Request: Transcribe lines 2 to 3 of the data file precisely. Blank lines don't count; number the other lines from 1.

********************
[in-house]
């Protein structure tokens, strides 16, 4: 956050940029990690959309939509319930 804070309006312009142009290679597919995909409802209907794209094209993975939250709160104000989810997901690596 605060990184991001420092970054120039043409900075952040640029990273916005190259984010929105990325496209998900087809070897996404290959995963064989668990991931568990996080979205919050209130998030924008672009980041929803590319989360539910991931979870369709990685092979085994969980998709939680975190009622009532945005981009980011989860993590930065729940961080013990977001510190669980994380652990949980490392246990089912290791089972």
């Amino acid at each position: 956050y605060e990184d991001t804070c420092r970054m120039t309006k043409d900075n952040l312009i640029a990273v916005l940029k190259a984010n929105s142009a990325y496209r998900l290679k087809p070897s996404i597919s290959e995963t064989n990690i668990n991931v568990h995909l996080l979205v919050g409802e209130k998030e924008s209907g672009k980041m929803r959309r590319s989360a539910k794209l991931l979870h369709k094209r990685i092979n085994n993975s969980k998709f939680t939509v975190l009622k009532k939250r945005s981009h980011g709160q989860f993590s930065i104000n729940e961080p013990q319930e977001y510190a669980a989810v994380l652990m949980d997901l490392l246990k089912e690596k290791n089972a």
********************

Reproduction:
């Protein structure tokens, strides 16, 4: 956050940029990690959309939509319930 804070309006312009142009290679597919995909409802209907794209094209993975939250709160104000989810997901690596 605060990184991001420092970054120039043409900075952040640029990273916005190259984010929105990325496209998900087809070897996404290959995963064989668990991931568990996080979205919050209130998030924008672009980041929803590319989360539910991931979870369709990685092979085994969980998709939680975190009622009532945005981009980011989860993590930065729940961080013990977001510190669980994380652990949980490392246990089912290791089972």
């Amino acid at each position: 956050y605060e990184d991001t804070c420092r970054m120039t309006k043409d900075n952040l312009i640029a990273v916005l940029k190259a984010n929105s142009a990325y496209r998900l290679k087809p070897s996404i597919s290959e995963t064989n990690i668990n991931v568990h995909l996080l979205v919050g409802e209130k998030e924008s209907g672009k980041m929803r959309r590319s989360a539910k794209l991931l979870h369709k094209r990685i092979n085994n993975s969980k998709f939680t939509v975190l009622k009532k939250r945005s981009h980011g709160q989860f993590s930065i104000n729940e961080p013990q319930e977001y510190a669980a989810v994380l652990m949980d997901l490392l246990k089912e690596k290791n089972a």